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Oxidative demethylation of DNA damage by Escherichia coli AlkB and its human homologs ABH2 and ABH3

Trewick, Sarah Catherine; (2003) Oxidative demethylation of DNA damage by Escherichia coli AlkB and its human homologs ABH2 and ABH3. Doctoral thesis (Ph.D), UCL (University College London). Green open access

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Abstract

The E. coli AlkB protein was implicated in the repair or tolerance of DNA methylation damage. However, despite the early isolation of an E. coli alkB mutant, the function of the AlkB protein had not been resolved (Kataoka et al., 1983). The E. coli alkB mutant is defective in processing methylated single stranded DNA, therefore, it was suggested that the AlkB protein either repairs or tolerates lesions generated in single stranded DNA, such as 1-methyladenine (1-meA) or 3-methylcytosine (3-meC), or that AlkB only acts on single stranded DNA (Dinglay et al, 2000). However, despite extensive testing, no enzymatic activity could be assigned to the AlkB protein. Recently, theoretical protein fold recognition suggested that the AlkB protein resembles members of the α-ketoglutarate-Fe(II) dependent dioxygenase superfamily (Aravind and Koonin, 2001). Here, the biochemical function of the enigmatic E. coli AlkB protein and its two human homologs ABH2 and ABH3 are elucidated. An in vitro assay was developed for the AlkB, ABH2 and ABH3 proteins and it was demonstrated that the activities of these proteins are dependent on α-ketoglutarate and Fe(II) and are stimulated by ascorbic acid. The requirement of AlkB, ABH2 and ABH3 for these distinctive co-factors strongly supports the proposal that these proteins are members of the α-ketoglutarate-Fe(II) dependent dioxygenase superfamily, which employ iron-oxo intermediates to oxidise chemically inert compounds. The AlkB, ABH2 and ABH3 proteins are shown to act specifically on 1-meA and 3-meC in both double and single stranded DNA. It was demonstrated that these proteins convert 1-meA and 3-meC to their unsubstituted parent residues in DNA and therefore act by a direct reversal mechanism. It is proposed that the E. coli AlkB protein and its human homologs directly revert DNA damage by oxidative demethylation, an unprecedented mechanism of DNA repair. This discovery may have implications for the treatment of cancer because antagonists of the human ABH2 and ABH3 proteins could be useful adjuncts to cancer chemotherapy that uses simple alkylating agents.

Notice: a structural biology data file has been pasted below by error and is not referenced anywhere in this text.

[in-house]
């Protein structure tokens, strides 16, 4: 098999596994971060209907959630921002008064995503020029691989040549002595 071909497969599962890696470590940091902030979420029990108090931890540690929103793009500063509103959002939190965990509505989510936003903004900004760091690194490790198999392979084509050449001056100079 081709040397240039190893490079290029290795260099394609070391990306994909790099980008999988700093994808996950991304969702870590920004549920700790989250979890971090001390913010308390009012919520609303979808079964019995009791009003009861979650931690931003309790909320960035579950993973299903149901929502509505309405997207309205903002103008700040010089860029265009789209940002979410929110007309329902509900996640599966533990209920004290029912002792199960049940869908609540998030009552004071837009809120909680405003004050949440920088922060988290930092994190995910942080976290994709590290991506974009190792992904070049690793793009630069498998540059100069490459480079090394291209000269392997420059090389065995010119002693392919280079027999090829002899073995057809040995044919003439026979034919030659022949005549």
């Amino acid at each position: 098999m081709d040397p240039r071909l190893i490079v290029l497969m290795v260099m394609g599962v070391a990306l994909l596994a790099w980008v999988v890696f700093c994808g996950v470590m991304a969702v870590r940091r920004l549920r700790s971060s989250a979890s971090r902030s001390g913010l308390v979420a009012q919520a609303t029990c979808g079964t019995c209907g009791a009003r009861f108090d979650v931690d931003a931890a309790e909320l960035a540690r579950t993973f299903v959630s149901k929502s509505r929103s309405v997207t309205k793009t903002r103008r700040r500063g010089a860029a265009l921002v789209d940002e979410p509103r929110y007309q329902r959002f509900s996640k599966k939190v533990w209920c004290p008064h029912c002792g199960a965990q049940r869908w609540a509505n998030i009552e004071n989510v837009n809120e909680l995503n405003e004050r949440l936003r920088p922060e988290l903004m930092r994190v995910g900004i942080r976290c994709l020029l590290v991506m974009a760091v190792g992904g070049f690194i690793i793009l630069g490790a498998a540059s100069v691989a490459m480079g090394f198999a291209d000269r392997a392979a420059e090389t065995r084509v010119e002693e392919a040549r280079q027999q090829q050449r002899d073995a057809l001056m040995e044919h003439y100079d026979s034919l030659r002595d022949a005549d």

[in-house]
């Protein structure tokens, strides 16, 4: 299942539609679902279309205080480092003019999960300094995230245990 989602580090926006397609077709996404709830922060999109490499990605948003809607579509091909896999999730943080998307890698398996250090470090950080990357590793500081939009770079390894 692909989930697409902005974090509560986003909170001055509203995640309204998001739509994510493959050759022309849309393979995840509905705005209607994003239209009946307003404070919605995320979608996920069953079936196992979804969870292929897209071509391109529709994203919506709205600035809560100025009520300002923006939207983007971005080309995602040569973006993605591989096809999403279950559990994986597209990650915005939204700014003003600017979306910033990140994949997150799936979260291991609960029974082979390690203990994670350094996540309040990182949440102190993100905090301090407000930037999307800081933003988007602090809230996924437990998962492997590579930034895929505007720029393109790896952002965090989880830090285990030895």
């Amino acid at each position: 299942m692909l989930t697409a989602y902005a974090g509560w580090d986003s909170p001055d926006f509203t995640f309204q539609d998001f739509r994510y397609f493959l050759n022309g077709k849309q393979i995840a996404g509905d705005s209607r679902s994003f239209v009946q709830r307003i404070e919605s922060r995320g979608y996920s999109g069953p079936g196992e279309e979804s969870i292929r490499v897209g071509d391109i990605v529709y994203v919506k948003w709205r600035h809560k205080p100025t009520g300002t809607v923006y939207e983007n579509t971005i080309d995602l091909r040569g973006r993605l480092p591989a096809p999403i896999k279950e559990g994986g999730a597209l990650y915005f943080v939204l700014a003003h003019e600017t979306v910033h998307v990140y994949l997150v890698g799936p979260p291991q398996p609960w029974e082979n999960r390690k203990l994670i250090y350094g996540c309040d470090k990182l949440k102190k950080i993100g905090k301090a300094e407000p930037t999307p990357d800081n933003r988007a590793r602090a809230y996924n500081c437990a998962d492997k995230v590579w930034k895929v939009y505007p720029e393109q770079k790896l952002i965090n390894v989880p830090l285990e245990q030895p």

Type: Thesis (Doctoral)
Qualification: Ph.D
Title: Oxidative demethylation of DNA damage by Escherichia coli AlkB and its human homologs ABH2 and ABH3
Open access status: An open access version is available from UCL Discovery
Language: English
Additional information: Thesis digitised by ProQuest.
Keywords: Pure sciences; E. coli
URI: https://discovery.ucl.ac.uk/id/eprint/10097631
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